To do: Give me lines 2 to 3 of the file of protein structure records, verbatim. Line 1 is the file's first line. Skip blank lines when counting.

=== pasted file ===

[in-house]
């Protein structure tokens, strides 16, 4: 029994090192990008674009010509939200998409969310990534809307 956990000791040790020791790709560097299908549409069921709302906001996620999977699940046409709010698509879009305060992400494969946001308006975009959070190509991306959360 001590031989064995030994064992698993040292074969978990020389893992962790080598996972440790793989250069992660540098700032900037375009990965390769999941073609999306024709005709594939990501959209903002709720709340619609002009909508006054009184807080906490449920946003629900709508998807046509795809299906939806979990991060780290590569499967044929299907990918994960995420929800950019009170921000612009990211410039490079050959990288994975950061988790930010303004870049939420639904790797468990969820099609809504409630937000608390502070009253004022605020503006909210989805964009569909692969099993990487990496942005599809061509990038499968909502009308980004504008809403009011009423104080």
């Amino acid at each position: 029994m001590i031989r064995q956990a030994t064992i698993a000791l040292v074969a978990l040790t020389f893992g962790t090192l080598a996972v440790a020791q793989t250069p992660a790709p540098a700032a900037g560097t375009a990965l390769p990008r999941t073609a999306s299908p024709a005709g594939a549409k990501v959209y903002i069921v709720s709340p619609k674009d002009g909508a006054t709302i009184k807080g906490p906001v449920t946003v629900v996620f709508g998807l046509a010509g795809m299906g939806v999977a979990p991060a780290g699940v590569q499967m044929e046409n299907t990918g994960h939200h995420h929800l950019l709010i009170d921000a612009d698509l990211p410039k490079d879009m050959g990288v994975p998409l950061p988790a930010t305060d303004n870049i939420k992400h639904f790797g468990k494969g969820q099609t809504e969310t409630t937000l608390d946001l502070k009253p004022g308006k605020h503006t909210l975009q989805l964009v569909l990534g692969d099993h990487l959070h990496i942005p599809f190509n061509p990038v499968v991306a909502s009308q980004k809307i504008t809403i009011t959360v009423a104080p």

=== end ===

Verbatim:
């Protein structure tokens, strides 16, 4: 029994090192990008674009010509939200998409969310990534809307 956990000791040790020791790709560097299908549409069921709302906001996620999977699940046409709010698509879009305060992400494969946001308006975009959070190509991306959360 001590031989064995030994064992698993040292074969978990020389893992962790080598996972440790793989250069992660540098700032900037375009990965390769999941073609999306024709005709594939990501959209903002709720709340619609002009909508006054009184807080906490449920946003629900709508998807046509795809299906939806979990991060780290590569499967044929299907990918994960995420929800950019009170921000612009990211410039490079050959990288994975950061988790930010303004870049939420639904790797468990969820099609809504409630937000608390502070009253004022605020503006909210989805964009569909692969099993990487990496942005599809061509990038499968909502009308980004504008809403009011009423104080």
């Amino acid at each position: 029994m001590i031989r064995q956990a030994t064992i698993a000791l040292v074969a978990l040790t020389f893992g962790t090192l080598a996972v440790a020791q793989t250069p992660a790709p540098a700032a900037g560097t375009a990965l390769p990008r999941t073609a999306s299908p024709a005709g594939a549409k990501v959209y903002i069921v709720s709340p619609k674009d002009g909508a006054t709302i009184k807080g906490p906001v449920t946003v629900v996620f709508g998807l046509a010509g795809m299906g939806v999977a979990p991060a780290g699940v590569q499967m044929e046409n299907t990918g994960h939200h995420h929800l950019l709010i009170d921000a612009d698509l990211p410039k490079d879009m050959g990288v994975p998409l950061p988790a930010t305060d303004n870049i939420k992400h639904f790797g468990k494969g969820q099609t809504e969310t409630t937000l608390d946001l502070k009253p004022g308006k605020h503006t909210l975009q989805l964009v569909l990534g692969d099993h990487l959070h990496i942005p599809f190509n061509p990038v499968v991306a909502s009308q980004k809307i504008t809403i009011t959360v009423a104080p």